By Siah Hwee Ang*
From home appliance makers Haier and Hinense, to electronics manufacturers like Huawei, Lenovo and TP-Link, Chinese companies have made impressive inroads into the global high-technology sector.
The pace at which these companies have been expanding abroad should come as no surprise.
Perhaps most captivating about this recent trend is that these companies are bringing innovative products to their host markets.
The fact that this is done at a competitive price warrants the attention of even the biggest non-Chinese multinationals.
The tag “Made-in-China”
The notion that “Everything is made in China” has been around for a while now.
It is supported by the fact that China produces everything at a low cost so that it makes sense for companies to move their production there.
Consequently, the “Made-in-China” tag labels China as a developing or under-developed country.
In Samsung’s terms, China is always a follower, imitator and replicator. And this is no longer the image China hopes to convey.
The Entrepreneurial Chinese business environment
There is no question that the Chinese are entrepreneurial. This may be a surprise to some people, as we would expect compliance to be a more likely trait for citizens of a country under communism.
But ask anyone who has dealt with Chinese businesses and entrepreneurs before and they are likely to agree that it is an entrepreneurial world.
In January 2015 alone, close to 350,000 new companies were created in China. While many of these are likely to have been created in response to market niches, some are surely exploring technological opportunities.
“Made in China 2025”
It is clear that for a Chinese company to expand abroad, just producing for others won’t cut it. This reminds me of a visit to an automobile engine factory in Guangzhou last year - where I saw identical engines being labeled with different foreign company names.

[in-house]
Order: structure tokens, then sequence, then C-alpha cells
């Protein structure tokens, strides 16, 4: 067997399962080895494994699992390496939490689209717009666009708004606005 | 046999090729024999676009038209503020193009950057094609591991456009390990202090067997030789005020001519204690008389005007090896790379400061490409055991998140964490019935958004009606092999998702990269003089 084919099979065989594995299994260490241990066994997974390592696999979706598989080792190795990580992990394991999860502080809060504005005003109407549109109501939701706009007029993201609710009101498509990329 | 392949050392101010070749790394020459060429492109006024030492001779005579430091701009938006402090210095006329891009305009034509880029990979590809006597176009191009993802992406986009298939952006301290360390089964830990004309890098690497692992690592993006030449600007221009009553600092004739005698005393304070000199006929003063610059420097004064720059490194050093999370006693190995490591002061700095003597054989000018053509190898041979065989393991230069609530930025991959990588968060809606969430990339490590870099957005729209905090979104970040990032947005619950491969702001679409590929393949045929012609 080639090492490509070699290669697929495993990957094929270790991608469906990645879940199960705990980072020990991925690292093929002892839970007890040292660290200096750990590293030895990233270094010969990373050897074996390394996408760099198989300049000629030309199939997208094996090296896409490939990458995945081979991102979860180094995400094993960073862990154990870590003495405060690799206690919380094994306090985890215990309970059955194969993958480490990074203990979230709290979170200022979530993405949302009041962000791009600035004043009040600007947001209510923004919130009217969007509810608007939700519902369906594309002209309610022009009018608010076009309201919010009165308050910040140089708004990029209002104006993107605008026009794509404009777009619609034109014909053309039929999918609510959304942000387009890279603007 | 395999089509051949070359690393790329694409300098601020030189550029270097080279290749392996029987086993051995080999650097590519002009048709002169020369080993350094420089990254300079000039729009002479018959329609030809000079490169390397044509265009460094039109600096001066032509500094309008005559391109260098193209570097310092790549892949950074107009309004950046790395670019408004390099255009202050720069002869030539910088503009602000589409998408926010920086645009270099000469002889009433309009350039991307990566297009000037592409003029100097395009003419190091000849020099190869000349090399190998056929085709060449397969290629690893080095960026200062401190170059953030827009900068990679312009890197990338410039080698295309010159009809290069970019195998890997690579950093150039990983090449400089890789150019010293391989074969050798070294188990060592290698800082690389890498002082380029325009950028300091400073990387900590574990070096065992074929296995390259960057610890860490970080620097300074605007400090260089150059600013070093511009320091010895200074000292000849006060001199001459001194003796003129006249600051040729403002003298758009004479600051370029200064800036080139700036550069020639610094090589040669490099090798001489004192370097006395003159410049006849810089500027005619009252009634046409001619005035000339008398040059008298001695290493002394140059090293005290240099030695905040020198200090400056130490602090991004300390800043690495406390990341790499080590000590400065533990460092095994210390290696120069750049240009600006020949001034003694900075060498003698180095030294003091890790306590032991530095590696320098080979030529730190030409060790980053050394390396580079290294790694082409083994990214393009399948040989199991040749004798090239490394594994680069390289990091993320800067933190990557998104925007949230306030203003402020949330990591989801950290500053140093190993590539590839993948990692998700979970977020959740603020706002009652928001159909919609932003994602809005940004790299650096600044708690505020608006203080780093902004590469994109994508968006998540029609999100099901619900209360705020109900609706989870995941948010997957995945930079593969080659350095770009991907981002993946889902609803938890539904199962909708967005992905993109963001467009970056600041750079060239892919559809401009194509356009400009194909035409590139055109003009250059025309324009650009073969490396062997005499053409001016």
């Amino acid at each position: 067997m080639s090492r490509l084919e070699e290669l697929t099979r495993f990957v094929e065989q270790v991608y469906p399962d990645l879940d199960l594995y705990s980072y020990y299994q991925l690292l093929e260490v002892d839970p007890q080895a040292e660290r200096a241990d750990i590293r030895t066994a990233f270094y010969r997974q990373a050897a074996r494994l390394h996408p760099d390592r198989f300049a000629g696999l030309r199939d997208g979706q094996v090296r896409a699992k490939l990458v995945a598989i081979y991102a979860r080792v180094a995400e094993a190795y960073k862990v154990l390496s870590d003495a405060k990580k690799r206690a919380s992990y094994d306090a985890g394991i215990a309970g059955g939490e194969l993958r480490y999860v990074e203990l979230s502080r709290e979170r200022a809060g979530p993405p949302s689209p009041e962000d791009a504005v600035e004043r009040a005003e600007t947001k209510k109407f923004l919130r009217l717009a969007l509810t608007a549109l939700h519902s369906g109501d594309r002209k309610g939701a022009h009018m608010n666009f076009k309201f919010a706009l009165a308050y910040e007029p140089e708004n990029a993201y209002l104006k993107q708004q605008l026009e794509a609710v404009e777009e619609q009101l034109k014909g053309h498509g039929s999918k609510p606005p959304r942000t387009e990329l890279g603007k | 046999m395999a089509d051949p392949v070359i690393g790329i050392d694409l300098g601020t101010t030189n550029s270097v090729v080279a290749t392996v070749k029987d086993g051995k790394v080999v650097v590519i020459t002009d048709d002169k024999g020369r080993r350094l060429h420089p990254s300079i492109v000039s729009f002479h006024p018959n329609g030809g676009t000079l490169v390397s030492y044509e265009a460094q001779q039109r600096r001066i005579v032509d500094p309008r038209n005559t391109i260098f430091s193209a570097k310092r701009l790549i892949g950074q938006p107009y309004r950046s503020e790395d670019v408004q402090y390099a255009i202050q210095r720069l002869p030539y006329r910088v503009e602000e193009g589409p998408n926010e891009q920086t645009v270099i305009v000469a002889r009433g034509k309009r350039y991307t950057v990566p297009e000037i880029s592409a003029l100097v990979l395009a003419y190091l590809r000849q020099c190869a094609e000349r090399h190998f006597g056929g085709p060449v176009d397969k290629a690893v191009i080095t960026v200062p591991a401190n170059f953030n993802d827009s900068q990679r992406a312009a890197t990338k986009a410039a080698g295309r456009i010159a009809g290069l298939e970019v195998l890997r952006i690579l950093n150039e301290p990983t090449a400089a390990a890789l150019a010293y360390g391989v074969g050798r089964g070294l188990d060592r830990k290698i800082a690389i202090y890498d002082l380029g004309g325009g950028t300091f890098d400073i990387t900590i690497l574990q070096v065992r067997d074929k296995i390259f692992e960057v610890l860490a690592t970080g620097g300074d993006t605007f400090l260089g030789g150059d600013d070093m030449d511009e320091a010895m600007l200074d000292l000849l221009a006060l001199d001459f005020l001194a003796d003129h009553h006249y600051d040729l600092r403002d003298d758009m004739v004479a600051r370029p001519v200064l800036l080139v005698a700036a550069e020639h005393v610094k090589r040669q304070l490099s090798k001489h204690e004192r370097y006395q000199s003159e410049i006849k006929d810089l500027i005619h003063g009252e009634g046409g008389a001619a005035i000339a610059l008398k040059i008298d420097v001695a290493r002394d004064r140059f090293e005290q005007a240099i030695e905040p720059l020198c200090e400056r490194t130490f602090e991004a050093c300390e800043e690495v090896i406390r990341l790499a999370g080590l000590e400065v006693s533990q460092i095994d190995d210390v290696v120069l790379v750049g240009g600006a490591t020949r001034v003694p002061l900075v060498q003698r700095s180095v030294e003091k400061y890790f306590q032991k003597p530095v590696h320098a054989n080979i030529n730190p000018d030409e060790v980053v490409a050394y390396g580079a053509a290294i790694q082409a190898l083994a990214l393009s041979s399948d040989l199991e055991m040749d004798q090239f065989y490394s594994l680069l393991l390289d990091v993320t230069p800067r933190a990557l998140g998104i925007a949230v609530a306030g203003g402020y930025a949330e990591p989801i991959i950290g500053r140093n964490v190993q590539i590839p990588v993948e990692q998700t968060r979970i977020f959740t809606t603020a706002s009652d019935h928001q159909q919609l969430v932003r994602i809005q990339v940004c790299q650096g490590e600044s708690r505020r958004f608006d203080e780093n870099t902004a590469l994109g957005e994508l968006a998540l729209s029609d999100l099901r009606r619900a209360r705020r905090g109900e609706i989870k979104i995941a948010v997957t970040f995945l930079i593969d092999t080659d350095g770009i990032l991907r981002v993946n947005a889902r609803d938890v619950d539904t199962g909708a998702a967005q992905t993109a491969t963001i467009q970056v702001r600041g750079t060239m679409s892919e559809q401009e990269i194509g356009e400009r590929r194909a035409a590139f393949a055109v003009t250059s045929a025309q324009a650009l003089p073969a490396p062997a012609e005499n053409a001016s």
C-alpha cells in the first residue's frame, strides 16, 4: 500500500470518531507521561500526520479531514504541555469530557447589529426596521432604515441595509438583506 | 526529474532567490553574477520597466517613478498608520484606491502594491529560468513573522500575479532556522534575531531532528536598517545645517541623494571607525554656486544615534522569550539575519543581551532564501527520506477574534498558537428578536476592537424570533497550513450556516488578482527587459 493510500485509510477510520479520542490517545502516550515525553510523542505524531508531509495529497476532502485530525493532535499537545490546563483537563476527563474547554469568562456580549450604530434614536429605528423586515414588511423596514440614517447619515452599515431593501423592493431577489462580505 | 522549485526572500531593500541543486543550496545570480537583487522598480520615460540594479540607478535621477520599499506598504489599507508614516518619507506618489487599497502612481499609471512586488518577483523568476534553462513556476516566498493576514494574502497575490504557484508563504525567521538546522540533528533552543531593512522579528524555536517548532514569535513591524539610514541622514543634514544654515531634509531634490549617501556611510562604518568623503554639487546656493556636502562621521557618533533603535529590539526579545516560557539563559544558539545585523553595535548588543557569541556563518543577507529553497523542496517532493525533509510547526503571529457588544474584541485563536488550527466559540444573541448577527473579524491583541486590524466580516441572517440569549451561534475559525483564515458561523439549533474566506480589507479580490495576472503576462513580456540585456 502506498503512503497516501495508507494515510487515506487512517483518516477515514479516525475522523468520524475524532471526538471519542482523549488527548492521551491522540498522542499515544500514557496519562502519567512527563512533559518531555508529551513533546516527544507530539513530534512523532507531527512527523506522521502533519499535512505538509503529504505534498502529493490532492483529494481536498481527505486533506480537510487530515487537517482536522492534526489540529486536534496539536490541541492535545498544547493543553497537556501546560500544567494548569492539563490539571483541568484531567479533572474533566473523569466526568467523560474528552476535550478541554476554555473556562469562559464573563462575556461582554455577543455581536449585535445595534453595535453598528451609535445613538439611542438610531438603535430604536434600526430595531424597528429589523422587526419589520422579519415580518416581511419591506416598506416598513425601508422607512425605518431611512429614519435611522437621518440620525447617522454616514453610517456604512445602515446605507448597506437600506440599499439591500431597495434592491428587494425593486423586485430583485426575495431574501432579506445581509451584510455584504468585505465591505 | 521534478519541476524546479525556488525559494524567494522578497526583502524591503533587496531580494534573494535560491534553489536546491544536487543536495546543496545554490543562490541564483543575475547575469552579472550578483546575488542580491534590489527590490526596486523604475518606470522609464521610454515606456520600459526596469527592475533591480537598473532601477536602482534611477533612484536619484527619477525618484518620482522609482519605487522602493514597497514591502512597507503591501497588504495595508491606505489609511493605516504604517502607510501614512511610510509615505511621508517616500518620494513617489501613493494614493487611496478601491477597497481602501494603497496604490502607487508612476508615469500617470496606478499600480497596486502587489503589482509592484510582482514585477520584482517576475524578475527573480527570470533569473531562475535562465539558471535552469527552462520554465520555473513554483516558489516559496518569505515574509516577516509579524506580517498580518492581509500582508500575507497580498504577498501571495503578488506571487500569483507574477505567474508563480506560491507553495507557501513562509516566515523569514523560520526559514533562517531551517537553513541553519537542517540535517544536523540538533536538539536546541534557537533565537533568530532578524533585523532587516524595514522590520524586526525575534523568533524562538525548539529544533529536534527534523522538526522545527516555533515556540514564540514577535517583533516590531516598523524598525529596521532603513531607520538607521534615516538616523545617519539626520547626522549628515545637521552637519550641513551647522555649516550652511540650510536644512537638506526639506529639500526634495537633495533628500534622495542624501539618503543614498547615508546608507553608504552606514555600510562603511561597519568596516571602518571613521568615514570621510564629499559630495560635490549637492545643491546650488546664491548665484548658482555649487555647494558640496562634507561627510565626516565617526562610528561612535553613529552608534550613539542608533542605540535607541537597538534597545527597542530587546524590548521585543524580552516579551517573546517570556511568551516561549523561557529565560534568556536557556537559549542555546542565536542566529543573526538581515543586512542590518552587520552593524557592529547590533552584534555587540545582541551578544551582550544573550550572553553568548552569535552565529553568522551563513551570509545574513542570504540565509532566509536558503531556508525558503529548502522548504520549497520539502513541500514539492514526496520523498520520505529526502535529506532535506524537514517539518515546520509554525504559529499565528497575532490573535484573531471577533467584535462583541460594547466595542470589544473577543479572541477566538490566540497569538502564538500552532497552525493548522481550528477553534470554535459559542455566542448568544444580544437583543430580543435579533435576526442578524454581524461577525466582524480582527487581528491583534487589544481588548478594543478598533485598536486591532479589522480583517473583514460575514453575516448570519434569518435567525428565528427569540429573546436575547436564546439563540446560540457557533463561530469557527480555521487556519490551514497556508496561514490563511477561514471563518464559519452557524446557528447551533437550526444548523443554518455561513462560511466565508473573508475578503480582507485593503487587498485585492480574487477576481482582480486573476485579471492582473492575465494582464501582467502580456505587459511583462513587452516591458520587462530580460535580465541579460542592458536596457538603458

In line with this is the unveiling of the “Made in China 2025” plan, an initiative that seeks to transform China into a major innovation centre in manufacturing in the next 10 years.
The plan includes more spending on research and development, more patenting, developing more advanced and sophisticated equipment such as spaceships, shipping vessels and airplanes, and prioritizing product quality and sustainable manufacturing.
This transformation is deemed necessary as China is facing rising labor costs and land prices, growing competition from emerging markets in low-end manufacturing, and failure of Chinese firms to perform upstream activities.
An upgrade in manufacturing strength will create a long-term advantage for the country, which is already the world’s top producer in 220 of the 500 industrial product categories.
Doing a Samsung
To start expanding abroad, cultivating a brand name is important. Therefore many Chinese multinationals are becoming increasingly vertically integrated to compete in the global market. They are also patenting a lot.
The number of invention patent applications filed at the State Intellectual Property Office of China was 130,133 in 2004. This number reached 825,136 in 2013, a more than six-fold increase in nine years.
To put this in context, the 2013 figure in China equates to about two-thirds of the combined total applications filed at the equivalent offices in US, Europe, Japan and South Korea. The five offices handle around 80% of the world’s patent applications.
At the same time, research and development spending has also been creeping up.
Gone are the days that China is just content with being a low-cost player, playing second fiddle to the developed economies. It is navigating a move that Samsung made in the last decade or so - transformation into a cutting-edge innovator.
Surely there are lessons from Samsung that China can learn, some of which we have already witnessed. The challenge is nonetheless likely to be astronomically larger, especially given the 2025 timeline.
The focus on enhancing manufacturing strength is an indication that China is not betting on services to carry it to the next stage of development. Instead, manufacturing advantage will provide a base to which services can build on.
*Professor Siah Hwee Ang holds the BNZ Chair in Business in Asia at Victoria University. He writes a regular column here focused on understanding the challenges and opportunities for New Zealand in our trade with China. You can contact him here.